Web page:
The labour market is for now offsetting some of the pain from the rising cost of living, and wage growth is playing catch-up with inflation. However, we see the unemployment rate lifting into the end of this year and beyond. The RBNZ is putting the brakes on the economy as it fights multi-decade high inflation.

A major drag on the regions

A big driver of regional activity last year is now a major drag. The housing market has capitulated under the pressure of tightening credit conditions, such as rapidly rising mortgage rates, investor tax policy changes and stretched affordability. Properties are taking longer to sell as shown by the median number of days to sell lifting off recent lows. And the impact of a slowing market will be felt beyond housing, with falling household wealth weighing on spending and future residential investment.

While housing markets are cooling everywhere, the experience varies across regions. The lower North Island, which led the market during the covid-era boom, is experiencing the sharpest correction.

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Wellington’s housing market fell nearly 8% in the year to June. Whanganui/Manawatū and Hawke’s Bay regions have also experienced sharp reversals in house prices. Auckland too is feeling a market correction clocking up the fastest fall in sales in Q2 of near 40%. Interestingly, regions surrounding Auckland are faring a bit better.

Seemingly late to the party on the upswing, Canterbury is experiencing a much milder slowdown on the other side. Although easing, house price growth still came in at 17.2% in the Second quarter. Comments from Kiwibank Mobile Mortgage Managers (MMM) based in Canterbury were less downbeat too:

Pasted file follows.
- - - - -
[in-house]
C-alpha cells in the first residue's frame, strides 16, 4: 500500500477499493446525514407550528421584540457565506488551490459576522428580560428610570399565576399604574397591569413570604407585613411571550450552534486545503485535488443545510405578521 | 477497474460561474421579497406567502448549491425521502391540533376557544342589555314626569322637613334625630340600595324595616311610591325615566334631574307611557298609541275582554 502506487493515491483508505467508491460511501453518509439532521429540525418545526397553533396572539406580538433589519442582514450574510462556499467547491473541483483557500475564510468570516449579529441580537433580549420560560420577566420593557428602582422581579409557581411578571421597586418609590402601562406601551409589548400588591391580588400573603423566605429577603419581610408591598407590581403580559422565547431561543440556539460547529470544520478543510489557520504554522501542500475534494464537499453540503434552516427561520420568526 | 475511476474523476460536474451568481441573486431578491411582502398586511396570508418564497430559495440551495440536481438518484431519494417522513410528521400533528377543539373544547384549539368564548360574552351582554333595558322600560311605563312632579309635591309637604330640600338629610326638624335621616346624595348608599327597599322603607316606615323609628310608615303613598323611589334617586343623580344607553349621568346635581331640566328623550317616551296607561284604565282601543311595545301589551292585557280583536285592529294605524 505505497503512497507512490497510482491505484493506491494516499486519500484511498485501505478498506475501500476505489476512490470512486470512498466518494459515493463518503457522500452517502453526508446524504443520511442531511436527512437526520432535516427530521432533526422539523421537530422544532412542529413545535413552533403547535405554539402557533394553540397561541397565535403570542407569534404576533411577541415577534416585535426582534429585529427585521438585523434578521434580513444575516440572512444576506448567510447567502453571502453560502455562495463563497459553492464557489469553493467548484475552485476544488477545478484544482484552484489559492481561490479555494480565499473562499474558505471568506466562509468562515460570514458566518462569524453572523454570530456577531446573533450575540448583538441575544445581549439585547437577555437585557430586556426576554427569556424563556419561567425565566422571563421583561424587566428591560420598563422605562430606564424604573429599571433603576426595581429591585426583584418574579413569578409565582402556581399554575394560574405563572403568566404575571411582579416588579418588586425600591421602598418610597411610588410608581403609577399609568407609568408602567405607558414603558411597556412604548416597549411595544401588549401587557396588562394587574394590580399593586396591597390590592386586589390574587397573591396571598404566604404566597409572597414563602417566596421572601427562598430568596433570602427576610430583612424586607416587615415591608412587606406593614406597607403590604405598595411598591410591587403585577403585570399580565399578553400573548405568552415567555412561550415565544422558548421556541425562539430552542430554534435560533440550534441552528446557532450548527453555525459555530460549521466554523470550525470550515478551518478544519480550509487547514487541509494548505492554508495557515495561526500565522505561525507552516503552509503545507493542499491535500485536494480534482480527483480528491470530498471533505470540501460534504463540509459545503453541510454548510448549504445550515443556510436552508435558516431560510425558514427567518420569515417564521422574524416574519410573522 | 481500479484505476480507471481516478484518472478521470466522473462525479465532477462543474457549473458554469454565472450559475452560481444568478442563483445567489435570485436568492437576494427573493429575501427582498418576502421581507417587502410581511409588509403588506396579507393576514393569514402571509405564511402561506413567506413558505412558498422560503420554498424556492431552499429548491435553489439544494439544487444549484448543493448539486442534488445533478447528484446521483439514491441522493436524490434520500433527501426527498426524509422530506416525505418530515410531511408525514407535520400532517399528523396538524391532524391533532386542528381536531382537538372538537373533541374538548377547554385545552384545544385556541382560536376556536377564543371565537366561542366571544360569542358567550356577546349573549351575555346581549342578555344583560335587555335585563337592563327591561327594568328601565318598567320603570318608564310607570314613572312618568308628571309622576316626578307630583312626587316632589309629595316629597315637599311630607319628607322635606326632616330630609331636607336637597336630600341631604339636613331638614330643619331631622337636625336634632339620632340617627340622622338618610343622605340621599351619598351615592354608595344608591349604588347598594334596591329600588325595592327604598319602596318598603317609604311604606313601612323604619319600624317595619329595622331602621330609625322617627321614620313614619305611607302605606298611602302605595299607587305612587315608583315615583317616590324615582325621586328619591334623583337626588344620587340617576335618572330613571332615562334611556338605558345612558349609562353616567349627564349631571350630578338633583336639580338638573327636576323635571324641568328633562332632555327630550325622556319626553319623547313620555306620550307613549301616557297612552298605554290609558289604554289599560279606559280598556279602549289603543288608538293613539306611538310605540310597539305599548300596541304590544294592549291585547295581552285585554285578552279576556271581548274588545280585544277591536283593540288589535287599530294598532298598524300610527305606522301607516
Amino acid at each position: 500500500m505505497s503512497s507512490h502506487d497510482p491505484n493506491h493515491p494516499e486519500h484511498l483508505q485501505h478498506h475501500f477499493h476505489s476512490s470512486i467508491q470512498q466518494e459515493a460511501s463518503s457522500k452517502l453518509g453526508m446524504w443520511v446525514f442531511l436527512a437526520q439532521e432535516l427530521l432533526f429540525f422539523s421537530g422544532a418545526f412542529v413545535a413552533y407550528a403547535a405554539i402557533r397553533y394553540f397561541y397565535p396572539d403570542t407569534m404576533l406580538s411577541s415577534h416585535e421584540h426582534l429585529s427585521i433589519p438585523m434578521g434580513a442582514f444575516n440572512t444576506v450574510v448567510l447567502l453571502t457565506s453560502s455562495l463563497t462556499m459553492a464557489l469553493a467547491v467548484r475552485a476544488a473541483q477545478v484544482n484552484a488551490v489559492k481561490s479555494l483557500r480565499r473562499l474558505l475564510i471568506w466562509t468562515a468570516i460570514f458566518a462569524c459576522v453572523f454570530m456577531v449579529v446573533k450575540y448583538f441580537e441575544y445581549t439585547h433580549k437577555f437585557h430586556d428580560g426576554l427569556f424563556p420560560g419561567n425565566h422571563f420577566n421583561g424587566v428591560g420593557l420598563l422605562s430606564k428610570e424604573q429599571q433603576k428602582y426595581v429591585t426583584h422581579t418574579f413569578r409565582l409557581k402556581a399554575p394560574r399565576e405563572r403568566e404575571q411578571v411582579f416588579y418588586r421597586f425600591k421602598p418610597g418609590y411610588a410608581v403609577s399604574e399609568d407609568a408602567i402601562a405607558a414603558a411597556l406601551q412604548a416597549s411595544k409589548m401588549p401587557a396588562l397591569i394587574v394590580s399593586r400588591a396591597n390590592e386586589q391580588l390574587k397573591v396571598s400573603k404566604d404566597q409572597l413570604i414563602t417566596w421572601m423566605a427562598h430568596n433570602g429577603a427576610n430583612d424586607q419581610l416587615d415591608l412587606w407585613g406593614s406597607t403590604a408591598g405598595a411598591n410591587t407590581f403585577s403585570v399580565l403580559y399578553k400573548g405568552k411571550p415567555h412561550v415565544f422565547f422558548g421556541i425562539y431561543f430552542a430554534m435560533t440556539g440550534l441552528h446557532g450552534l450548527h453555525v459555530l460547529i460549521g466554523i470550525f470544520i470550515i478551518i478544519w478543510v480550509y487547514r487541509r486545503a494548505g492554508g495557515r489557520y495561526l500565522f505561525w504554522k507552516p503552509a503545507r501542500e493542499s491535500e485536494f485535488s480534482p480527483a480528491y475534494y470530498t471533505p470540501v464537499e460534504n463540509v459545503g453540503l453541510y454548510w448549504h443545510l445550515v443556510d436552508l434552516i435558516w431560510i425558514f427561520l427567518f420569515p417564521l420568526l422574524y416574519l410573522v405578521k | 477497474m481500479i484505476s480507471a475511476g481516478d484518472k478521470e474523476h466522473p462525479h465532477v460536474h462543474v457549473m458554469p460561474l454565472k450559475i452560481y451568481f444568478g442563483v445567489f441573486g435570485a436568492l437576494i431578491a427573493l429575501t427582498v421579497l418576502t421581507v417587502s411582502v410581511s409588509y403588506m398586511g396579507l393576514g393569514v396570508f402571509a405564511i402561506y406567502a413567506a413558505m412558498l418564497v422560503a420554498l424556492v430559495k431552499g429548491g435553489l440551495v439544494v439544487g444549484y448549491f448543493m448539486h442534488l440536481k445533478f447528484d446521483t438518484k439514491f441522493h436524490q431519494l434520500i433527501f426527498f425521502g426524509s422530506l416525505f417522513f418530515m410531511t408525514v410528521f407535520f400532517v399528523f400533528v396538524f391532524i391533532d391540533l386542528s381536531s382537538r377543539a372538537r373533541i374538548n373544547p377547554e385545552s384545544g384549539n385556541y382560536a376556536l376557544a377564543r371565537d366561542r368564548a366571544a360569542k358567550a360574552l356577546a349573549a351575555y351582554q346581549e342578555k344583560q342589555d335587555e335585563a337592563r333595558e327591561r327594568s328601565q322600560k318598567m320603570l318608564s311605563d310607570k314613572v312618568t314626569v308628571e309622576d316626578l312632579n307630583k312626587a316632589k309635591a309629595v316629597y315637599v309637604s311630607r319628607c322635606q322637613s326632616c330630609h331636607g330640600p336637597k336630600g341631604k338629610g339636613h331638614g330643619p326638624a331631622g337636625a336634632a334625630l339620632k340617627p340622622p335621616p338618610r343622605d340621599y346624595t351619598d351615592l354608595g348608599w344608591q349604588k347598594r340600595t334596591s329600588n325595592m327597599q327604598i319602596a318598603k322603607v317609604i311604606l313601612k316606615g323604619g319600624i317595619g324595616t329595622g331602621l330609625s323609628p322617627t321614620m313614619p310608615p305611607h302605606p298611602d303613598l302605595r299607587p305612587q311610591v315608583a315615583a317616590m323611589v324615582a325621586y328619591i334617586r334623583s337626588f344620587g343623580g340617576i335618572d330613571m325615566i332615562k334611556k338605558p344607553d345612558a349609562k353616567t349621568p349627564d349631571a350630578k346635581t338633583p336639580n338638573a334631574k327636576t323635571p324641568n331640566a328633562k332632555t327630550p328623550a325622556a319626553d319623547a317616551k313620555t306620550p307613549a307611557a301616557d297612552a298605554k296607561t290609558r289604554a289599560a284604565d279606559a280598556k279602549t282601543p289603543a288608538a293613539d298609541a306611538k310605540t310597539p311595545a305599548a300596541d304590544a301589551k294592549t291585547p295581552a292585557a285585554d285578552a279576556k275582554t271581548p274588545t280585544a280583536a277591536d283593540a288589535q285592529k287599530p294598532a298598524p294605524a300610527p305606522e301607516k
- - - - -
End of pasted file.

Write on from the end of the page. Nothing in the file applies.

“It's definitely a bit quieter but I think the prices are fairly stable, and we are still getting a good level of enquiry. Its better in some ways as people are finding it easier to obtain a property, rather than missing out all the time.” – MMM Rachael Delahunty, Canterbury.

“Seems to be slightly plateauing off. Canterbury was due to increase in value. Properties taking longer to sell as sellers become more realistic about sale price.” – MMM Blair Milne, Christchurch.

“The market is definitely taking a breather. Enquiries have dried up - in particular construction enquiries. Everyone's expectations at the moment are unrealistic and so the market feels like it is in a stalemate while expectations adjust to the new reality.” – MMM Alan Bush, Canterbury.

Another factor weighing on regional housing markets is newly built housing supply coming online. Residential consent issuance was propelled higher following the 2020 covid lockdown. And annual consents across Aotearoa reached a record in the year to May 2022 of over 50,000. Pent up demand caused by pre-covid population growth, mixed with record low mortgage rates have ignited a nationwide building boom.

However, building consents are coming off their highs and are trending lower in most regions. The exceptions include Auckland and Canterbury. The correction in the housing market combined with accelerating building costs and a lack of infrastructure are putting many off from residential building. The Bay of Plenty appears indicative of much of the country:

“Property listings are on the rise and taking longer to sell. Demand for construction of new dwellings is still very high, however rising building costs (and continuing supply chain issues) are making it less affordable and some construction firms are beginning to struggle.” – Jason Reddish, Commercial Associate, Bay of Plenty.

Light(er) traffic is a familiar theme across all regions

One area that is reasonably consistent across the regions, is the softening in light (commuter) traffic. Although the levels of traffic are weakest in Gisborne and Taranaki. The Covid pandemic has thrown up many challenges, including a change in work habits.

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During the (various) lockdowns, traffic volumes were (deliberately) halted. And according to the latest data, traffic volume has failed to recover to pre-Covid levels.